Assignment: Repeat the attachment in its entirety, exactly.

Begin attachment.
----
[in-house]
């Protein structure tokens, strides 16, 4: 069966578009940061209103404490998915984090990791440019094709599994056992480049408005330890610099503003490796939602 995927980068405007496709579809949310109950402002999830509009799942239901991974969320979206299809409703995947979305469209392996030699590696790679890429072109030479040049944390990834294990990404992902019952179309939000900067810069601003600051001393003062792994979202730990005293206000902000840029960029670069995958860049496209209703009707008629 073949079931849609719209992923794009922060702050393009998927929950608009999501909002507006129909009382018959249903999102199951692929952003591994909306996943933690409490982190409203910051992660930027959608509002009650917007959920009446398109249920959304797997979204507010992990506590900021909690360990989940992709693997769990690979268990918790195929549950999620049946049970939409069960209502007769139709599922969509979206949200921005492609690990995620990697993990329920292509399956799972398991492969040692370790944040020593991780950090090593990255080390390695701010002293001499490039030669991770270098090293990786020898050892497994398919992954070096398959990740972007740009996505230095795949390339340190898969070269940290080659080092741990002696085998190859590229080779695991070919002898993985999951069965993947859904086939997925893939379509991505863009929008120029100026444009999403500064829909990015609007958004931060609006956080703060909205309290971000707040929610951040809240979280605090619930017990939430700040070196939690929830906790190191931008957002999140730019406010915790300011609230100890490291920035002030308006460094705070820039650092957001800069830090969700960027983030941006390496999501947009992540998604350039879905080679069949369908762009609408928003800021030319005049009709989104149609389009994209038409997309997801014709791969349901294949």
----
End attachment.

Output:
[in-house]
């Protein structure tokens, strides 16, 4: 069966578009940061209103404490998915984090990791440019094709599994056992480049408005330890610099503003490796939602 995927980068405007496709579809949310109950402002999830509009799942239901991974969320979206299809409703995947979305469209392996030699590696790679890429072109030479040049944390990834294990990404992902019952179309939000900067810069601003600051001393003062792994979202730990005293206000902000840029960029670069995958860049496209209703009707008629 073949079931849609719209992923794009922060702050393009998927929950608009999501909002507006129909009382018959249903999102199951692929952003591994909306996943933690409490982190409203910051992660930027959608509002009650917007959920009446398109249920959304797997979204507010992990506590900021909690360990989940992709693997769990690979268990918790195929549950999620049946049970939409069960209502007769139709599922969509979206949200921005492609690990995620990697993990329920292509399956799972398991492969040692370790944040020593991780950090090593990255080390390695701010002293001499490039030669991770270098090293990786020898050892497994398919992954070096398959990740972007740009996505230095795949390339340190898969070269940290080659080092741990002696085998190859590229080779695991070919002898993985999951069965993947859904086939997925893939379509991505863009929008120029100026444009999403500064829909990015609007958004931060609006956080703060909205309290971000707040929610951040809240979280605090619930017990939430700040070196939690929830906790190191931008957002999140730019406010915790300011609230100890490291920035002030308006460094705070820039650092957001800069830090969700960027983030941006390496999501947009992540998604350039879905080679069949369908762009609408928003800021030319005049009709989104149609389009994209038409997309997801014709791969349901294949």